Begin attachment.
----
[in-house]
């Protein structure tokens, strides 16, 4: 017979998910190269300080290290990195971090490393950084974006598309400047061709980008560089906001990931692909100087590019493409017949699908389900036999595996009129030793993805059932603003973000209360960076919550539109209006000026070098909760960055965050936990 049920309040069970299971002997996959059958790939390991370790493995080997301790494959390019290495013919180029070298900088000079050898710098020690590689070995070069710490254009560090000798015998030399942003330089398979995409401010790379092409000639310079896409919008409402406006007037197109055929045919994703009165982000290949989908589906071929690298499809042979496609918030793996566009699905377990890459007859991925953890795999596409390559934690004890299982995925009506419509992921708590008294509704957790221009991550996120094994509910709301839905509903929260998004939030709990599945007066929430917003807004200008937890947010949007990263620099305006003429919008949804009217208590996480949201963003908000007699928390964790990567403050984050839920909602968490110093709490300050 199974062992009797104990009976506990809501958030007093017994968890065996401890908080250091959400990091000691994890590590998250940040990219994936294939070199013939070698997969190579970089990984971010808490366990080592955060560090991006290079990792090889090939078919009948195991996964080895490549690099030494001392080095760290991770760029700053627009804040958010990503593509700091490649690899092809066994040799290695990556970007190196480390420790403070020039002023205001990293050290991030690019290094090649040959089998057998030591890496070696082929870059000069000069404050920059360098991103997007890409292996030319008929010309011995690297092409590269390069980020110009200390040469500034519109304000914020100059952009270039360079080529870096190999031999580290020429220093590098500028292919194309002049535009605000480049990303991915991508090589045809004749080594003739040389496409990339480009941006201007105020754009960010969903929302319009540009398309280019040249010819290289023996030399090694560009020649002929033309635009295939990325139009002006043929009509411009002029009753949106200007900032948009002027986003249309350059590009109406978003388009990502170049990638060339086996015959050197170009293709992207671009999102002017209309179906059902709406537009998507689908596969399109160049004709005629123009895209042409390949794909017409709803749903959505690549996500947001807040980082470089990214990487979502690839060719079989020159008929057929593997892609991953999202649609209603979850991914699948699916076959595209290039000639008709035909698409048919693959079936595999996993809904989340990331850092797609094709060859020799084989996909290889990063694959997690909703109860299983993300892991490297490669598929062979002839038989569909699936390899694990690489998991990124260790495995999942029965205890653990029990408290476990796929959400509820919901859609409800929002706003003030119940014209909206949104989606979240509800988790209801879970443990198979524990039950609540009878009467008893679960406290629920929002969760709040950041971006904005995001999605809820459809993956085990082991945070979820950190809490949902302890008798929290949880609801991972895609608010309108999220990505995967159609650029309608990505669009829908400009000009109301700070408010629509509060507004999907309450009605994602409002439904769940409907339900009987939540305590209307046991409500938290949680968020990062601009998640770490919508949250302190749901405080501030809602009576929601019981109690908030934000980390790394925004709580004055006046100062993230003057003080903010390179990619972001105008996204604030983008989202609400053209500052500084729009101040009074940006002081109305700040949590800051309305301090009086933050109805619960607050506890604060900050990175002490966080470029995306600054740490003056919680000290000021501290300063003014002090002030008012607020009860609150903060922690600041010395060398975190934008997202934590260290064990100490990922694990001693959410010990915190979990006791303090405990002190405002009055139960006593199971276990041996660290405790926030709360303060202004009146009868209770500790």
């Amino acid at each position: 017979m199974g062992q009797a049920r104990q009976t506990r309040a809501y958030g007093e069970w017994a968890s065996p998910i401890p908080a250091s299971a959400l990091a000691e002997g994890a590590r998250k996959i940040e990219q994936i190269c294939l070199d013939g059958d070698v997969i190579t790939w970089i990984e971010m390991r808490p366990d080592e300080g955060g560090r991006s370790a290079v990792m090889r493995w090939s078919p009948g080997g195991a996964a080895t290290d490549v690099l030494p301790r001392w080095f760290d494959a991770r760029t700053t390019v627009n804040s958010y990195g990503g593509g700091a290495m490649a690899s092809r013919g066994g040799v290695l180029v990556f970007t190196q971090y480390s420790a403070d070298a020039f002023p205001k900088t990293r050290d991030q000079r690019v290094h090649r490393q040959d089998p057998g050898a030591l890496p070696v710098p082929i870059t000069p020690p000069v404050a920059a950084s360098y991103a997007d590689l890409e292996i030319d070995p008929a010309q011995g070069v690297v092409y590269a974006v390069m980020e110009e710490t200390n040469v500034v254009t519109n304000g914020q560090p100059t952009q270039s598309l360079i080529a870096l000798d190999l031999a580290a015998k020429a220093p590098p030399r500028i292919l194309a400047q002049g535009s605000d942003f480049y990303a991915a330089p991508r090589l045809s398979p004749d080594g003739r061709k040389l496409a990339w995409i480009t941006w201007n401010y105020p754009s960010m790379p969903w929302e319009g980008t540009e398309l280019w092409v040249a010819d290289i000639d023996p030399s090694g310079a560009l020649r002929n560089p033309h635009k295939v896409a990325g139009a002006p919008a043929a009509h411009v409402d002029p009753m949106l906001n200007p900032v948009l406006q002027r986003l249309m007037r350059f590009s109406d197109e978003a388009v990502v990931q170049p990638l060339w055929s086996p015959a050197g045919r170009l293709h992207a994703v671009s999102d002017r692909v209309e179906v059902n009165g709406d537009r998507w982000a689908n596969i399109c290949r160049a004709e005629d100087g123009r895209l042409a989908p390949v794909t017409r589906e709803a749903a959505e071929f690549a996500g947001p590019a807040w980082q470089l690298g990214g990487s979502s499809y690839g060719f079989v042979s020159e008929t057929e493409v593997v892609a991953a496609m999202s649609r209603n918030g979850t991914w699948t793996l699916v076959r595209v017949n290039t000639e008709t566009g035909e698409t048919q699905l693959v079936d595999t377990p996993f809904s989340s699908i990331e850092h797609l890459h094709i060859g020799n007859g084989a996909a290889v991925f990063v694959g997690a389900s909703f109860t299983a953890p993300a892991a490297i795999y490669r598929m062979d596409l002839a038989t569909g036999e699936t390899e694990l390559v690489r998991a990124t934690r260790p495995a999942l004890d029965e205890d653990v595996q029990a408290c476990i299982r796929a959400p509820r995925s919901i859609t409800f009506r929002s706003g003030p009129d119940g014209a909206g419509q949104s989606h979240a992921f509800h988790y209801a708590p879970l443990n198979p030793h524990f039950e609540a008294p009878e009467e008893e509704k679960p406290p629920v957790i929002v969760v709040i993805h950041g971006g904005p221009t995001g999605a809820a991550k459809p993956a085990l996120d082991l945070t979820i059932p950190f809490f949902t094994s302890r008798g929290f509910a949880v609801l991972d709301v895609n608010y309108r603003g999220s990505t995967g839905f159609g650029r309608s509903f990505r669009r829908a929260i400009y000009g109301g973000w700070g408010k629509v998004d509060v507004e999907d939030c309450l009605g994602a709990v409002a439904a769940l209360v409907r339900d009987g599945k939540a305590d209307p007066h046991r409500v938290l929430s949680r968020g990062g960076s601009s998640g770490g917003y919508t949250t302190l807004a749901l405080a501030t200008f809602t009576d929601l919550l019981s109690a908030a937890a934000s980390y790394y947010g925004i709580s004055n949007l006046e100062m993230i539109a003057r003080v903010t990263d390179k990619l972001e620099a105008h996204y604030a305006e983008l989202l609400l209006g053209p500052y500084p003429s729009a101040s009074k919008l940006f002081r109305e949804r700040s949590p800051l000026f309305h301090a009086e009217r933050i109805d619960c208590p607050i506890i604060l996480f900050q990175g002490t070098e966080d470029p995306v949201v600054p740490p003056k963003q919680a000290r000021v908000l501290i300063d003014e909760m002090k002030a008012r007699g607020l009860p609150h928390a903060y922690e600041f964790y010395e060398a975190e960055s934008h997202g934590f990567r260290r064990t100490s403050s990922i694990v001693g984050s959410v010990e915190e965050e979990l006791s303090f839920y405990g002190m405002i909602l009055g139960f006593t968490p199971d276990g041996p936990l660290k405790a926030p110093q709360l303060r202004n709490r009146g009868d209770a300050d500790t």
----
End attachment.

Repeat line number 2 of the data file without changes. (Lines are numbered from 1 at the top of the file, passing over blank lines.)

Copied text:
């Protein structure tokens, strides 16, 4: 017979998910190269300080290290990195971090490393950084974006598309400047061709980008560089906001990931692909100087590019493409017949699908389900036999595996009129030793993805059932603003973000209360960076919550539109209006000026070098909760960055965050936990 049920309040069970299971002997996959059958790939390991370790493995080997301790494959390019290495013919180029070298900088000079050898710098020690590689070995070069710490254009560090000798015998030399942003330089398979995409401010790379092409000639310079896409919008409402406006007037197109055929045919994703009165982000290949989908589906071929690298499809042979496609918030793996566009699905377990890459007859991925953890795999596409390559934690004890299982995925009506419509992921708590008294509704957790221009991550996120094994509910709301839905509903929260998004939030709990599945007066929430917003807004200008937890947010949007990263620099305006003429919008949804009217208590996480949201963003908000007699928390964790990567403050984050839920909602968490110093709490300050 199974062992009797104990009976506990809501958030007093017994968890065996401890908080250091959400990091000691994890590590998250940040990219994936294939070199013939070698997969190579970089990984971010808490366990080592955060560090991006290079990792090889090939078919009948195991996964080895490549690099030494001392080095760290991770760029700053627009804040958010990503593509700091490649690899092809066994040799290695990556970007190196480390420790403070020039002023205001990293050290991030690019290094090649040959089998057998030591890496070696082929870059000069000069404050920059360098991103997007890409292996030319008929010309011995690297092409590269390069980020110009200390040469500034519109304000914020100059952009270039360079080529870096190999031999580290020429220093590098500028292919194309002049535009605000480049990303991915991508090589045809004749080594003739040389496409990339480009941006201007105020754009960010969903929302319009540009398309280019040249010819290289023996030399090694560009020649002929033309635009295939990325139009002006043929009509411009002029009753949106200007900032948009002027986003249309350059590009109406978003388009990502170049990638060339086996015959050197170009293709992207671009999102002017209309179906059902709406537009998507689908596969399109160049004709005629123009895209042409390949794909017409709803749903959505690549996500947001807040980082470089990214990487979502690839060719079989020159008929057929593997892609991953999202649609209603979850991914699948699916076959595209290039000639008709035909698409048919693959079936595999996993809904989340990331850092797609094709060859020799084989996909290889990063694959997690909703109860299983993300892991490297490669598929062979002839038989569909699936390899694990690489998991990124260790495995999942029965205890653990029990408290476990796929959400509820919901859609409800929002706003003030119940014209909206949104989606979240509800988790209801879970443990198979524990039950609540009878009467008893679960406290629920929002969760709040950041971006904005995001999605809820459809993956085990082991945070979820950190809490949902302890008798929290949880609801991972895609608010309108999220990505995967159609650029309608990505669009829908400009000009109301700070408010629509509060507004999907309450009605994602409002439904769940409907339900009987939540305590209307046991409500938290949680968020990062601009998640770490919508949250302190749901405080501030809602009576929601019981109690908030934000980390790394925004709580004055006046100062993230003057003080903010390179990619972001105008996204604030983008989202609400053209500052500084729009101040009074940006002081109305700040949590800051309305301090009086933050109805619960607050506890604060900050990175002490966080470029995306600054740490003056919680000290000021501290300063003014002090002030008012607020009860609150903060922690600041010395060398975190934008997202934590260290064990100490990922694990001693959410010990915190979990006791303090405990002190405002009055139960006593199971276990041996660290405790926030709360303060202004009146009868209770500790």